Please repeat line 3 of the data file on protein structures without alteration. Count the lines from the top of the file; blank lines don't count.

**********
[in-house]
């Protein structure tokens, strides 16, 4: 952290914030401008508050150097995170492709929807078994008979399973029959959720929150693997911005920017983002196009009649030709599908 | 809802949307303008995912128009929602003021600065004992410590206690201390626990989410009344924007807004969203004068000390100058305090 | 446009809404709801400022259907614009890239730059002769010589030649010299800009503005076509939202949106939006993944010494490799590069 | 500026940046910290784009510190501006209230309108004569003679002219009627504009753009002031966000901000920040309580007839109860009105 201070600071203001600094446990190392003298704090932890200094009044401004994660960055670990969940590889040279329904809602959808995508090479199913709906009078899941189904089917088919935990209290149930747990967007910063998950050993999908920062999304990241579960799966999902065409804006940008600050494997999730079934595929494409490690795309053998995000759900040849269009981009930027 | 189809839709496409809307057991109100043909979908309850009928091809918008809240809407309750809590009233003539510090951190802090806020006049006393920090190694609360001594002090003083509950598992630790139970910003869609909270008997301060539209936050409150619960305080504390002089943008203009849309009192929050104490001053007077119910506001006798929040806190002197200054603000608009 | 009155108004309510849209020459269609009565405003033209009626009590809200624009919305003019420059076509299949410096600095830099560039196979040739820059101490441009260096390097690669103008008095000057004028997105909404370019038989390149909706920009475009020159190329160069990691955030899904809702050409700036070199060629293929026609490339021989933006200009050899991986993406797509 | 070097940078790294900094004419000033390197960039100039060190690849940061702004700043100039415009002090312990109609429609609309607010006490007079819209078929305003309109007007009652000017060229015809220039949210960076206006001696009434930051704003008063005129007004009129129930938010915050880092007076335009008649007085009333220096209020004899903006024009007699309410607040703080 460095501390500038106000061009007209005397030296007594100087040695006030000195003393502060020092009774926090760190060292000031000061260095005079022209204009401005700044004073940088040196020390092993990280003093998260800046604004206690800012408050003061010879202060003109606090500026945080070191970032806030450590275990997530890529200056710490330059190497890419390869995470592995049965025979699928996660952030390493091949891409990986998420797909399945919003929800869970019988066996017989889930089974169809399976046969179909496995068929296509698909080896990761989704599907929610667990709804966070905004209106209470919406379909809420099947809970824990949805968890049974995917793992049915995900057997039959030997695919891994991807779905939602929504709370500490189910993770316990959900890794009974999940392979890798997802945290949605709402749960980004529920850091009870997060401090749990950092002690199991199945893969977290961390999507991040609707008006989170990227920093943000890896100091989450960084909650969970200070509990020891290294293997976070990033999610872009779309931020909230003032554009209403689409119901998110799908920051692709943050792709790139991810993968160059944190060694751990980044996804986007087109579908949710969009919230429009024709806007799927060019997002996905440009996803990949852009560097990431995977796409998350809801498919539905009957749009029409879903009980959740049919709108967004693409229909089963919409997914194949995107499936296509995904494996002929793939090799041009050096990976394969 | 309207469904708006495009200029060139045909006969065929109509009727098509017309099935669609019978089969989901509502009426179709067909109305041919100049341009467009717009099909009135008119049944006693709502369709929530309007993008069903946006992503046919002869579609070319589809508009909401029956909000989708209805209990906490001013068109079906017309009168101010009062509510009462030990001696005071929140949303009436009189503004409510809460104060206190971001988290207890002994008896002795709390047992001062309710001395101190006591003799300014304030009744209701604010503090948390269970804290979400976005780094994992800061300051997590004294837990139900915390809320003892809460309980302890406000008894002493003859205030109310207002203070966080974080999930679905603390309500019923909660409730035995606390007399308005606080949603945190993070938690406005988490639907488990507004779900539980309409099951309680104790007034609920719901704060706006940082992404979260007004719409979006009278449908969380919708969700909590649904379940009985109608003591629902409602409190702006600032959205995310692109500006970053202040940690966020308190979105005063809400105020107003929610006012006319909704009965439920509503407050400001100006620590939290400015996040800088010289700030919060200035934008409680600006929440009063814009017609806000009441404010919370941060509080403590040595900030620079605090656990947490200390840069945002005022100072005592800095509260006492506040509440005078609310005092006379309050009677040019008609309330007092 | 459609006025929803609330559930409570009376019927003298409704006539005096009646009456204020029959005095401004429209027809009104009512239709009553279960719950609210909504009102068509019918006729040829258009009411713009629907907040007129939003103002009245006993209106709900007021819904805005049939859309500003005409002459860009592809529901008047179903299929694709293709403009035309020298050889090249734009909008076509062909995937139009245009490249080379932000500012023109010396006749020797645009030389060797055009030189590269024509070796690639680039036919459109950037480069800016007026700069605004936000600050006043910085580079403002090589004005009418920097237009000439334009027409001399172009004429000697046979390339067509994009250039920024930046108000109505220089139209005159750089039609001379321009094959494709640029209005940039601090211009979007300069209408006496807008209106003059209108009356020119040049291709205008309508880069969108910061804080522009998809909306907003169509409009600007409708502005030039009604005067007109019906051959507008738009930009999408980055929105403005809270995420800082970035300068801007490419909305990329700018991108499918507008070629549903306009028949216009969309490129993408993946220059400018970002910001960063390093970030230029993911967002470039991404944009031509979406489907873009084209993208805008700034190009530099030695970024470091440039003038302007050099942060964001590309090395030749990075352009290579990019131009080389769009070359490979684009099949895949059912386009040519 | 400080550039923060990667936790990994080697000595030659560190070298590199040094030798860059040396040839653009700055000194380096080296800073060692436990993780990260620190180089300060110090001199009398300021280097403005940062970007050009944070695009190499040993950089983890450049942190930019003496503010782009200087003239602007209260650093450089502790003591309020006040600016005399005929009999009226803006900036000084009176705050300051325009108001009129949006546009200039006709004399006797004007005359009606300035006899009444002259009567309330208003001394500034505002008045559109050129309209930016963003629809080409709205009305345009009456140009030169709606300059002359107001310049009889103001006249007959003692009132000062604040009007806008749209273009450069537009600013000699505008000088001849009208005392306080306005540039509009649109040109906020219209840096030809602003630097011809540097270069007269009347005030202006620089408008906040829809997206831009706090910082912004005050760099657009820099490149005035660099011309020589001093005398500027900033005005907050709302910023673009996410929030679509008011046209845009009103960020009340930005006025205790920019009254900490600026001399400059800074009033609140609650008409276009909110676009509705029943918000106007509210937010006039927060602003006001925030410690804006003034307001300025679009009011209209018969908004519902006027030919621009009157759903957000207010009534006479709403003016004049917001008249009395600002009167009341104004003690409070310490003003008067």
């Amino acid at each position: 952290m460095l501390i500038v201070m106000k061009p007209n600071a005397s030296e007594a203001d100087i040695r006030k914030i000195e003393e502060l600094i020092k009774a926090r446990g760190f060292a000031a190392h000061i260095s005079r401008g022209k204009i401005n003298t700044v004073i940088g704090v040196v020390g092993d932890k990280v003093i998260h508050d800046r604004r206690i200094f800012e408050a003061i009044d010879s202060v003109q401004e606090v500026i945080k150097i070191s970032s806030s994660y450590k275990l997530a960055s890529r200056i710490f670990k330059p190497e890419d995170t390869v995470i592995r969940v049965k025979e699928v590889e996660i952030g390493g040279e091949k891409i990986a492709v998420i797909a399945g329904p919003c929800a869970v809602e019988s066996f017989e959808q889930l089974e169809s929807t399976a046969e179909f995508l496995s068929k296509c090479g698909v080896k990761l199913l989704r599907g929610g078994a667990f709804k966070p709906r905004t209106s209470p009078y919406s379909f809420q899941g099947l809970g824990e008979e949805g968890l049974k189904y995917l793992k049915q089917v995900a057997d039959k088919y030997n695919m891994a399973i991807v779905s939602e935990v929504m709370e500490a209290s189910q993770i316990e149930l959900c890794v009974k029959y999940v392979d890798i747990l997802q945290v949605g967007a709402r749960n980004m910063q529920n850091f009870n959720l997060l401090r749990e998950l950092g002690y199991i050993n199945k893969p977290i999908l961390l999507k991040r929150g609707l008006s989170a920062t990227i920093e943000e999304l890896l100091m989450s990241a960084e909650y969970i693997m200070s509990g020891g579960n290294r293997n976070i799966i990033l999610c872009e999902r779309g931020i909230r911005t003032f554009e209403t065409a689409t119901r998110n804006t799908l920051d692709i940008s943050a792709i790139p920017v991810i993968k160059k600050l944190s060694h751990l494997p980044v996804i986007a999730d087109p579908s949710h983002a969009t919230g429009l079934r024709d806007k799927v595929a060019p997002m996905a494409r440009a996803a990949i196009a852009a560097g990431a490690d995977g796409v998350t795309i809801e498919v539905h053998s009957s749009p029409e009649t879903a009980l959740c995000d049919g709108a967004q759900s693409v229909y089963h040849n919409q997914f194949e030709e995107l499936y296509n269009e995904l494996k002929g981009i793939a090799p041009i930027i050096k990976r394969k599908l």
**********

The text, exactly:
């Amino acid at each position: 952290m460095l501390i500038v201070m106000k061009p007209n600071a005397s030296e007594a203001d100087i040695r006030k914030i000195e003393e502060l600094i020092k009774a926090r446990g760190f060292a000031a190392h000061i260095s005079r401008g022209k204009i401005n003298t700044v004073i940088g704090v040196v020390g092993d932890k990280v003093i998260h508050d800046r604004r206690i200094f800012e408050a003061i009044d010879s202060v003109q401004e606090v500026i945080k150097i070191s970032s806030s994660y450590k275990l997530a960055s890529r200056i710490f670990k330059p190497e890419d995170t390869v995470i592995r969940v049965k025979e699928v590889e996660i952030g390493g040279e091949k891409i990986a492709v998420i797909a399945g329904p919003c929800a869970v809602e019988s066996f017989e959808q889930l089974e169809s929807t399976a046969e179909f995508l496995s068929k296509c090479g698909v080896k990761l199913l989704r599907g929610g078994a667990f709804k966070p709906r905004t209106s209470p009078y919406s379909f809420q899941g099947l809970g824990e008979e949805g968890l049974k189904y995917l793992k049915q089917v995900a057997d039959k088919y030997n695919m891994a399973i991807v779905s939602e935990v929504m709370e500490a209290s189910q993770i316990e149930l959900c890794v009974k029959y999940v392979d890798i747990l997802q945290v949605g967007a709402r749960n980004m910063q529920n850091f009870n959720l997060l401090r749990e998950l950092g002690y199991i050993n199945k893969p977290i999908l961390l999507k991040r929150g609707l008006s989170a920062t990227i920093e943000e999304l890896l100091m989450s990241a960084e909650y969970i693997m200070s509990g020891g579960n290294r293997n976070i799966i990033l999610c872009e999902r779309g931020i909230r911005t003032f554009e209403t065409a689409t119901r998110n804006t799908l920051d692709i940008s943050a792709i790139p920017v991810i993968k160059k600050l944190s060694h751990l494997p980044v996804i986007a999730d087109p579908s949710h983002a969009t919230g429009l079934r024709d806007k799927v595929a060019p997002m996905a494409r440009a996803a990949i196009a852009a560097g990431a490690d995977g796409v998350t795309i809801e498919v539905h053998s009957s749009p029409e009649t879903a009980l959740c995000d049919g709108a967004q759900s693409v229909y089963h040849n919409q997914f194949e030709e995107l499936y296509n269009e995904l494996k002929g981009i793939a090799p041009i930027i050096k990976r394969k599908l």